A Revolt Against EPA Water Quality Rules
States, Courts And Congress Claim The EPA Lacks The Detailed Water Quality Data To Set Water Quality Regulations
July 10, 2001
by Dennis T. Avery
CHURCHVILLE, Va.--Last year the Environmental Protection Agency issued one of the most hotly debated water quality regulations in U.S. history, setting Total Maximum Daily Loads (TMDLs) of pollutants for streams. Some 21,000 streams are on the "impaired" lists of the various states.
The agency's TMDL approach could potentially shut down many industries and farms while forcing widespread changes in people's lifestyles. For example, an early TMDL for Sussex Count in Delaware would ultimately ban all effluents from industries, sewage plants and septic tanks, displace farms and force a sharp reduction in driving (to reduce the amount of nitrous oxide reaching streams from auto exhaust.)
In October, the furor grew so heated that Congress suspended the TMDL rule and asked the National Research Council to evaluate it. In the meantime, state governments, courts and scientific bodies have been in increasingly open revolt, claiming the EPA lacks the detailed water quality data to set the limits.
Florida adopted a rule setting scientific requirements for determining whether or not a water body is impaired by pollution. The effect will be to remove many Florida streams from the "impaired" list, at least until the current water quality in the streams has been adequately monitored to established where problems exist.
Montana and Wyoming are setting new criteria for impaired listings that will have the effect of taking streams off the impaired list until and unless monitoring data verify the impairment. Many other states are expected to follow suit.
The EPA itself has not required strict adherence to numerical biological standards. EPA's critics say the agency has not only failed to require the collection of such data, but also avoided doing so to expand the agency's regulatory latitude.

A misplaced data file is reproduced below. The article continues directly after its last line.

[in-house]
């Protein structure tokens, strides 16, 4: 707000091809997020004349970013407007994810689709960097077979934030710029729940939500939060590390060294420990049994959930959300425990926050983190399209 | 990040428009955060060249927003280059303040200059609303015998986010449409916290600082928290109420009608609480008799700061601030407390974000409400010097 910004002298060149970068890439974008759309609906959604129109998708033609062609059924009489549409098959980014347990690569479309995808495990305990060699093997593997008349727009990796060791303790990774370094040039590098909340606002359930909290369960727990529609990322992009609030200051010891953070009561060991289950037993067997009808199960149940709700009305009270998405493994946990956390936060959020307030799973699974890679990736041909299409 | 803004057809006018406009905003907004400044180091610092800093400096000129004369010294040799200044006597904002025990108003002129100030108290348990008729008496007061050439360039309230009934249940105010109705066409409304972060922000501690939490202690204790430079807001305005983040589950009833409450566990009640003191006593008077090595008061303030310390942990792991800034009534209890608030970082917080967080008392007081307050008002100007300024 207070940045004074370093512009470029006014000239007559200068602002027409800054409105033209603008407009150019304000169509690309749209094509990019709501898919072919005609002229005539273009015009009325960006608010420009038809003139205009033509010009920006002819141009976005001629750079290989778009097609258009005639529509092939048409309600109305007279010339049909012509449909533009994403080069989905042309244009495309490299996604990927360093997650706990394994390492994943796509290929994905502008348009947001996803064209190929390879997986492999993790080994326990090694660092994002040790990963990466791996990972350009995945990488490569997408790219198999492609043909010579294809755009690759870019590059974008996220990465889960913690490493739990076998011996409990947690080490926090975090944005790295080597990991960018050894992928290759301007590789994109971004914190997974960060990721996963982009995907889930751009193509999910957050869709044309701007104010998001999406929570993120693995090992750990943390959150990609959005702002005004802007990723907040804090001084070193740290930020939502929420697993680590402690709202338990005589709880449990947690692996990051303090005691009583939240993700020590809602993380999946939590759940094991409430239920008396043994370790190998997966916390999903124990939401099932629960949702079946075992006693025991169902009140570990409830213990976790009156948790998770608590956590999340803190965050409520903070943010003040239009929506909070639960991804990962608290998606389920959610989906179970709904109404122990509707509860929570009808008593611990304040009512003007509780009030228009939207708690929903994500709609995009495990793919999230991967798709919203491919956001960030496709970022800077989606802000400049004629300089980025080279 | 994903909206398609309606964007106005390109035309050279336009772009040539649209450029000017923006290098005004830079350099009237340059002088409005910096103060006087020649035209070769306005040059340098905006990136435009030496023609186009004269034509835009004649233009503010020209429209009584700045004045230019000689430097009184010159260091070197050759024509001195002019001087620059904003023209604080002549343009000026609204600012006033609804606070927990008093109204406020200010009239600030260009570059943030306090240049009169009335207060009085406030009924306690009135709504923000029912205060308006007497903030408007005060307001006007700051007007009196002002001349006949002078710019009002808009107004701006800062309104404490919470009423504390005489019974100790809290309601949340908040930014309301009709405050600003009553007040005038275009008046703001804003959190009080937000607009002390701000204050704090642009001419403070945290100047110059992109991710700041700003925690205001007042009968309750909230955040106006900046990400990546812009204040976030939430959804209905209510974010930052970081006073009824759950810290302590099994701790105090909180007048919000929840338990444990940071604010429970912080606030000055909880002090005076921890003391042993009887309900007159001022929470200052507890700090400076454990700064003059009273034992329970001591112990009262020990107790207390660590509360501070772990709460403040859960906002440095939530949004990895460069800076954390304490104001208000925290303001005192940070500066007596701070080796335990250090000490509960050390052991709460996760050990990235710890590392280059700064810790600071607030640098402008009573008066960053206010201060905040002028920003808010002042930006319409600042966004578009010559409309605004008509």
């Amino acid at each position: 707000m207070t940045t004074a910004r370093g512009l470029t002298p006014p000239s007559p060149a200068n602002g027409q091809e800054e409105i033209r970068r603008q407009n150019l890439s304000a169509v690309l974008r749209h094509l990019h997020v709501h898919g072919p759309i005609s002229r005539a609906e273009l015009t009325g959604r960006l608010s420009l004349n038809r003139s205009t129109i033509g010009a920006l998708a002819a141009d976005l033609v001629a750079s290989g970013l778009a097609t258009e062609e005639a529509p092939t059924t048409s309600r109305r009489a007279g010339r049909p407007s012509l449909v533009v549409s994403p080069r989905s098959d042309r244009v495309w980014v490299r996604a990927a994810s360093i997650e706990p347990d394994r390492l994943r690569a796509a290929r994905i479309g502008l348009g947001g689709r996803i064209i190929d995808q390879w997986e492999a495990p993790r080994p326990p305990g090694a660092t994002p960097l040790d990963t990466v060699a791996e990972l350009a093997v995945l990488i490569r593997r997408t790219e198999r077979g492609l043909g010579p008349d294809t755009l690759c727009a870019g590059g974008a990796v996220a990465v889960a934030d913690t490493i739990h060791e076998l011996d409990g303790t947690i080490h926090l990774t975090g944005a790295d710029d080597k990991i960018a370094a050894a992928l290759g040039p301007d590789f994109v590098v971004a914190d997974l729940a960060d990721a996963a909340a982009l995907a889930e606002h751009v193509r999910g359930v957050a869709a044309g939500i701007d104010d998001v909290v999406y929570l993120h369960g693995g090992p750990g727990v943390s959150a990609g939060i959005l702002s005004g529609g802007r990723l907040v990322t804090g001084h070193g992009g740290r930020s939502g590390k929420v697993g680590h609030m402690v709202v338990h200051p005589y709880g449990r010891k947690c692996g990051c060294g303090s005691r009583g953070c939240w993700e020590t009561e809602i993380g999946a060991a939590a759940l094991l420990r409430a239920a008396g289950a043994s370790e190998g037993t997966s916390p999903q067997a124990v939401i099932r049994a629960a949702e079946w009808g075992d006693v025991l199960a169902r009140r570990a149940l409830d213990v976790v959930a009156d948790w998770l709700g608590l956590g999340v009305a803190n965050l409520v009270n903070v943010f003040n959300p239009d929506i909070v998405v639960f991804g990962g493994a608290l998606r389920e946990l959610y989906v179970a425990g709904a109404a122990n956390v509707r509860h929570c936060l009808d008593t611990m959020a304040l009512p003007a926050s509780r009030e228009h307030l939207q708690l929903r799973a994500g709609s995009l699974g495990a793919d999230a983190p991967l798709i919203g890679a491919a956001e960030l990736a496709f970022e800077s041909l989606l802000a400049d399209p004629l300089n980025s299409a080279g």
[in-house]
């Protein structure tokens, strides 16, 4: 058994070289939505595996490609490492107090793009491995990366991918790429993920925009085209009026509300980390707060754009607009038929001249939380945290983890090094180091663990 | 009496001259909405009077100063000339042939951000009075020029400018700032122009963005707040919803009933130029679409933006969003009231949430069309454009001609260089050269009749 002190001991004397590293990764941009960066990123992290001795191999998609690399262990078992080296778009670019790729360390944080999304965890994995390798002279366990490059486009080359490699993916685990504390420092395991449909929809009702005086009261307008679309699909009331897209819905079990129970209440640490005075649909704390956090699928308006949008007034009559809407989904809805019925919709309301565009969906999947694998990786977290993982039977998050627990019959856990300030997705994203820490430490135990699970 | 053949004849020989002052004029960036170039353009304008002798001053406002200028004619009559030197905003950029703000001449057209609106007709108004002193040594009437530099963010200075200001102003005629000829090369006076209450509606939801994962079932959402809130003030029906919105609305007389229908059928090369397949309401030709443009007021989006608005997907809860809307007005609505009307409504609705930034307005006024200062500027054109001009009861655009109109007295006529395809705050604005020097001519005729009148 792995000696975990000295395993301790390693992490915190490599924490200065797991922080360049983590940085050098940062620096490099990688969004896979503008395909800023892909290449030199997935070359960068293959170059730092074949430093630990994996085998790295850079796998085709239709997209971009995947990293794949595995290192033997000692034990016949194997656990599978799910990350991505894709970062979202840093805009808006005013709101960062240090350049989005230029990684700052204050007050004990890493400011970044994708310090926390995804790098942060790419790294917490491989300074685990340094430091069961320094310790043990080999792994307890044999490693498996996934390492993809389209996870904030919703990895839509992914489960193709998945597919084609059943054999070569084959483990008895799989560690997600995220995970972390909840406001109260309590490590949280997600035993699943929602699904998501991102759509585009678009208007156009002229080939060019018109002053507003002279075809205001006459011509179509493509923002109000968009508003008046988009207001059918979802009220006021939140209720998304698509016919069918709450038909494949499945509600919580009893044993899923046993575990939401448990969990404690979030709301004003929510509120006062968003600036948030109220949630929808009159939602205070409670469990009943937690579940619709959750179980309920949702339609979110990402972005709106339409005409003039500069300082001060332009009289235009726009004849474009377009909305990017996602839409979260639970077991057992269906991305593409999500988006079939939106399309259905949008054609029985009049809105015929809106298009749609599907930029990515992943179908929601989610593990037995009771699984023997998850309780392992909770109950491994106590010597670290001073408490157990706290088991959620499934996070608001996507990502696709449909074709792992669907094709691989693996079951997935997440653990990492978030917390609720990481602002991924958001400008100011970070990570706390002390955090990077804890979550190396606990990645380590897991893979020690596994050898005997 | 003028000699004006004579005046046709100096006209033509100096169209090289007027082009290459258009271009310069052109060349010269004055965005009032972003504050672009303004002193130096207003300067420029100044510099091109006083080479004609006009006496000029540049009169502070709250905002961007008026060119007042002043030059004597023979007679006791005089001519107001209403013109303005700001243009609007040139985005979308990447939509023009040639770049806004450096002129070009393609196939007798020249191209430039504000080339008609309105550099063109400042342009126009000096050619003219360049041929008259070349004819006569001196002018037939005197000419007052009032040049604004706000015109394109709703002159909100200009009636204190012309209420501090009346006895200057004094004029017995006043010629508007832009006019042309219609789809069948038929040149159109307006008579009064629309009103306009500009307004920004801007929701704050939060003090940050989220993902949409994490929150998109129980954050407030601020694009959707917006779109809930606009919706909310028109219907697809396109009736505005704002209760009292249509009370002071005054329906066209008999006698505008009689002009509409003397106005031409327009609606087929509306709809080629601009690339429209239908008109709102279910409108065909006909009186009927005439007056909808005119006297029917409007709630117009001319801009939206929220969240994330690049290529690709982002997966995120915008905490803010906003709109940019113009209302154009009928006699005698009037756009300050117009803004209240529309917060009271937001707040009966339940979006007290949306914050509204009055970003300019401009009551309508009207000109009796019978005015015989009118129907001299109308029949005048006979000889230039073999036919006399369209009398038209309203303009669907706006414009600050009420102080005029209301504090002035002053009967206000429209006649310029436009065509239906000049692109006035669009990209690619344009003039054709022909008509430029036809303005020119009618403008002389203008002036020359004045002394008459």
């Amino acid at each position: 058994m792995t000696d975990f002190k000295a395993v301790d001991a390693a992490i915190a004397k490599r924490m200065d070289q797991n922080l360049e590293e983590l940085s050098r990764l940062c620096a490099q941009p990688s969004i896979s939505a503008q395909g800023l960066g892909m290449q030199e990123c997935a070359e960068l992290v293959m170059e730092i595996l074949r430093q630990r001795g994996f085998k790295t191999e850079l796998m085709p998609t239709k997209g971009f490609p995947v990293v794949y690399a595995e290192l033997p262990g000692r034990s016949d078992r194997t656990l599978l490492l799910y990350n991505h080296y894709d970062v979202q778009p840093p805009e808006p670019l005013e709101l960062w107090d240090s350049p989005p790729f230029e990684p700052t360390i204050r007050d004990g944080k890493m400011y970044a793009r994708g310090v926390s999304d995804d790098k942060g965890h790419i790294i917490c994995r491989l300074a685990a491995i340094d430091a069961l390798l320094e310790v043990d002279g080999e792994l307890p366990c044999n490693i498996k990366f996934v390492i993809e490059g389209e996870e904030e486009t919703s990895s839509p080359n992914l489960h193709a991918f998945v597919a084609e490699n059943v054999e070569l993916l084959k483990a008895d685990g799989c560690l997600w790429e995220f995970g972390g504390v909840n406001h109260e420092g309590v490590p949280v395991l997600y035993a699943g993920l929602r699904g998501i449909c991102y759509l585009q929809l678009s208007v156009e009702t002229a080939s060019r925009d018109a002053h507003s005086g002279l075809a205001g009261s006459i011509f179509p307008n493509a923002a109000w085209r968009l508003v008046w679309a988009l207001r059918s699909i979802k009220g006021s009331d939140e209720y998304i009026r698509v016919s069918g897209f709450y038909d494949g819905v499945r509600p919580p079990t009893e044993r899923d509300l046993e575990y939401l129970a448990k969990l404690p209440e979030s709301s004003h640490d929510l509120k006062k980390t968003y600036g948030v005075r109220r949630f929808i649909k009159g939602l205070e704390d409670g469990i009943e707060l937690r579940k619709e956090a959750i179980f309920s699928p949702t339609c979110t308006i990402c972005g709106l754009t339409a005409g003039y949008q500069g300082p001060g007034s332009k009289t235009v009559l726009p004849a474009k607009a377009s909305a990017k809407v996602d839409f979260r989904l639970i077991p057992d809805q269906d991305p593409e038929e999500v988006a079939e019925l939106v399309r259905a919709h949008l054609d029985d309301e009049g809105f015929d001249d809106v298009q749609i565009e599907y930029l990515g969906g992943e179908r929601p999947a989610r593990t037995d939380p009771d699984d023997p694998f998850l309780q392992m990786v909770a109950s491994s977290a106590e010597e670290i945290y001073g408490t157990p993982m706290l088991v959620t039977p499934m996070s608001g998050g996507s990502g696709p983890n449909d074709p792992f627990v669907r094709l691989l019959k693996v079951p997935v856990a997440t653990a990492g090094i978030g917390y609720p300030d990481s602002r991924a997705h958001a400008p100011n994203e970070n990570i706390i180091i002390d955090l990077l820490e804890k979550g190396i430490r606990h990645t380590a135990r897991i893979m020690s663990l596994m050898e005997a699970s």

Reports from the Government Accounting Office indicate that only one has enough water monitoring date to scientifically assess the quality of its waters. (The state isn't identified.)
A West Virginia judge agrees with the EPA's critics. Kanawha Circuit Judge Paul Zakaib ordered the state of West Virginia to take 98 streams off its "impaired" list and not to re-list them until state officials have enough objective data to justify the listings.
Zakaib ruled that West Virginia acted on a draft EPA rule that was based on erroneous modeling. He concluded there is evidence that the Upper Blackwater River is not in violation of the water quality standard for dissolved oxygen, and told the state to verify that all of the water bodies listed as impaired are listed on the basis of on scientifically-sound information.
The judge specifically barred the state's Office of Water Resources from relying on narrative information in listing waters as biologically impaired.
The West Virginia judge set a precedent by concluding the state's department of environmental protection can have the EPA develop TMDLs, but is not obligated to accept the EPA's work.
This article appearedin the Bridge News on June 29, 2001.
Dennis T. Avery is based in Churchville, VA, and is director of the Hudson Institute's Center for Global Food Issues.